The Writer Personality

I had occasion to reflect on personality and the influences of our personalities in our writing this past week. Particularly, I was thinking about how we see ourselves and how that differs from how others see us, and how our personalities are reflected in our everyday activities. In the case of writers, it is patently impossible to write without infusing the words with aspects of our personality in one form or another.

Personality is defined as those unique qualities that make up who we are. In my case, some of those qualities are my passion, my dedication, my sincerity, my tendency to over-think as well as my propensity for caring deeply about everything and everyone dear to me. These are qualities I believe and hope that people think about when they think of me. Yet I know that others see me differently than I see myself. This is borne out when I happen onto someone’s description of me. In the beginning, I was surprised at how people saw me, but I think over the years I have come to appreciate what effect my personality can have on others and when I hear people describe me now, I am not so surprised anymore. Incidentally, it’s great fun to ask your friends and colleagues to describe you as they see you and compare the differences in how you see yourself. Try it out.

Undeniably, personality changes over time; it’s a benefit of the acquisition of knowledge and experience. Think of how you see a particular issue today and look back 5 or 10 years and try to remember what you thought of that issue then. Maybe a more controversial topic will have a clearer memory formed – politics? religion? We won’t discuss them here, but for the sake of remembering, think how your views on something like politics or religion may have changed over the years. Even if you think the same about an issue but your reaction to being challenged on it has changed, that indicates a change in personality.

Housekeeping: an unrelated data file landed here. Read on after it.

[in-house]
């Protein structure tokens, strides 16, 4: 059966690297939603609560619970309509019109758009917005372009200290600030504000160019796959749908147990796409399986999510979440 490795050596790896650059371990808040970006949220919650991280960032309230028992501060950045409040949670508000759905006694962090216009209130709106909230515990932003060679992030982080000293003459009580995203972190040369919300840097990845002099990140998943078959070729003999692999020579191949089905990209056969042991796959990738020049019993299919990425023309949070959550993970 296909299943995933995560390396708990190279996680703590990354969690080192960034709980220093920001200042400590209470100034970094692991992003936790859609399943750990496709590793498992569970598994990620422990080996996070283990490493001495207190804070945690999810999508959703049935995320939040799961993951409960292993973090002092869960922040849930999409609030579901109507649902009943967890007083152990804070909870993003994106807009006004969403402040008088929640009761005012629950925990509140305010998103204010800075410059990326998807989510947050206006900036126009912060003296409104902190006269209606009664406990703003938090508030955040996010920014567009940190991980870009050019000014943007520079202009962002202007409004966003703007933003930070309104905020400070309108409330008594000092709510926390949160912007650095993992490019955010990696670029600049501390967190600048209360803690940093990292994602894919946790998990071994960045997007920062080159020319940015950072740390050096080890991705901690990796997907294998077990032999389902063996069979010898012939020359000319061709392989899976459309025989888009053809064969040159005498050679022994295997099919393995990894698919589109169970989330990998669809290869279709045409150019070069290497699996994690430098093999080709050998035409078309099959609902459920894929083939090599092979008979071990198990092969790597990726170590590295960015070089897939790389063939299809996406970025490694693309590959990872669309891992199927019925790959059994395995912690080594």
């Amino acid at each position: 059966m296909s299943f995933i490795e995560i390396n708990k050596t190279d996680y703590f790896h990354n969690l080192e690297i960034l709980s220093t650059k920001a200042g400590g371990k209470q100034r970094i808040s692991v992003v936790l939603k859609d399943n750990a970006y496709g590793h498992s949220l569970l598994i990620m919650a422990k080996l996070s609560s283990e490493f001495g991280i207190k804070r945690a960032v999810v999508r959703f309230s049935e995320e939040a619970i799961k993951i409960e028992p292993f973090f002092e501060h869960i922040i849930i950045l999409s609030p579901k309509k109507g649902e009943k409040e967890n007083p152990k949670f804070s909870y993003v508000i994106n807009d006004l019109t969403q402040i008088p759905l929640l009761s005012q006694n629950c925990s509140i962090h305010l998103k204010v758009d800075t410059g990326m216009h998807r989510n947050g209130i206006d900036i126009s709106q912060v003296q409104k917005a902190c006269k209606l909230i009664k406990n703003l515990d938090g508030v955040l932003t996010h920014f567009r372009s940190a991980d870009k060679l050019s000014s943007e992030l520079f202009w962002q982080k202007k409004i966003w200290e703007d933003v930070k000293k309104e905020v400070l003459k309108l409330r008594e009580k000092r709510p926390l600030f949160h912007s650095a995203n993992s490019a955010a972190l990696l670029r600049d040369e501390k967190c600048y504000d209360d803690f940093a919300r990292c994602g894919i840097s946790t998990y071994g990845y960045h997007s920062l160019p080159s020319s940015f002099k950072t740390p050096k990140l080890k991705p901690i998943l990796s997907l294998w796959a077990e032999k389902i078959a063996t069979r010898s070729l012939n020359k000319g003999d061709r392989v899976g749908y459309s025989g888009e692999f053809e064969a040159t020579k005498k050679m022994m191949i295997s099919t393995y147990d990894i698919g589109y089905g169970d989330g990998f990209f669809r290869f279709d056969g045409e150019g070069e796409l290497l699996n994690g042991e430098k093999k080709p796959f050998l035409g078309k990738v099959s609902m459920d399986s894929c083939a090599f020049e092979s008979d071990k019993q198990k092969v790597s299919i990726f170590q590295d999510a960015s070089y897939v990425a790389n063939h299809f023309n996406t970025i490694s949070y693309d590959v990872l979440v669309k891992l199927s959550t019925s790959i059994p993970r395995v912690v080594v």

Our personalities are influenced by many different factors – our parents, our peers, life experiences, our career choices, and so on. We are a sum total of everything we have experienced, every impression we have formed, and every personality we have come in contact with in our lives. It should be no surprise, then, that everything we do or say now, and even write, is a reflection of our personality influences.

It has been said that every character a writer ever wrote about includes some aspect or more of themselves. Sue Grafton said, in an interview posted on her website, the main character in her series of novels – Kinsey Millhone – often checks the acknowledgement of a book first as a direct reflection of what she, Sue, herself does. When Stephen King pens the screenplay adaptations for his books, he writes himself into a small role in the script. Janet Evanovich is quoted on her website as saying: ” I wouldn’t go so far as to say Stephanie is an autobiographical character, but I will admit to knowing where she lives.”

I think most writers will agree with me in saying that their writing is simply an extension of themselves and their imaginations. So my question to you, dear readers, is twofold. If you’re a writer, do you notice bits and pieces of yourself floating onto the page as you write? And if you’re a reader, do you find that you feel you are getting to know your favourite author better the more you read their books? Let us know in the comments below, or on our Facebook fan page.

3 thoughts on “The Writer Personality

  1. I will agree to a point. I do find that many of my characters have little bits and pieces of my personality, but I would say the overwhelming majority do not. Most of the characters that invade my brain and clamor to be set down on paper have very different histories, different motivations and different stories than I do. Some of them are people as I wish they would be; some are people I would not give the time of day to. What’s interesting to me is how they come together, how they resolve their differences–or not–and how they grow and change.

  2. I do find myself doing that, but sometimes I get confused when i read other’s writings to decipher their personalities because the characters they make are all unique and I have no idea which one is most like the writer…

  3. Do you at all find that your writing changes you? We have to give credibility to the character of anti-heroes and bad-guys etc. and I wonder if by becoming sufficiently informed so as to write them well you develop a deeper understanding of the ‘issues’ that change you as well. Plus extending your lead characters over a series must require further reading and understanding that effects who you are and what you believe.
    Just a thought.
    Trevor

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